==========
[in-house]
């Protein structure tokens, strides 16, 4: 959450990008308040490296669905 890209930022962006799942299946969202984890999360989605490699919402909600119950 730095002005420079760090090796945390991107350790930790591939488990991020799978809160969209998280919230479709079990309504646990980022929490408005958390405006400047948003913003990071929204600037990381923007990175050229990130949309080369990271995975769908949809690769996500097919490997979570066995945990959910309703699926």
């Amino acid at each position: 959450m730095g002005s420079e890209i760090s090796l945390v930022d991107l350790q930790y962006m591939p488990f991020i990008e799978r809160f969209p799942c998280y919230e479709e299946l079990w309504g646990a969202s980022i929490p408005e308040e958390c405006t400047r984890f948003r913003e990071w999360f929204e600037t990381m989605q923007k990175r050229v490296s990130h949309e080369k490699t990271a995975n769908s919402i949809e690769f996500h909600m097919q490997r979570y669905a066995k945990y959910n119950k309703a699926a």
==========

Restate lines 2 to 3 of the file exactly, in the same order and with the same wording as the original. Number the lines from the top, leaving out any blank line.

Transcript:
């Protein structure tokens, strides 16, 4: 959450990008308040490296669905 890209930022962006799942299946969202984890999360989605490699919402909600119950 730095002005420079760090090796945390991107350790930790591939488990991020799978809160969209998280919230479709079990309504646990980022929490408005958390405006400047948003913003990071929204600037990381923007990175050229990130949309080369990271995975769908949809690769996500097919490997979570066995945990959910309703699926």
């Amino acid at each position: 959450m730095g002005s420079e890209i760090s090796l945390v930022d991107l350790q930790y962006m591939p488990f991020i990008e799978r809160f969209p799942c998280y919230e479709e299946l079990w309504g646990a969202s980022i929490p408005e308040e958390c405006t400047r984890f948003r913003e990071w999360f929204e600037t990381m989605q923007k990175r050229v490296s990130h949309e080369k490699t990271a995975n769908s919402i949809e690769f996500h909600m097919q490997r979570y669905a066995k945990y959910n119950k309703a699926a």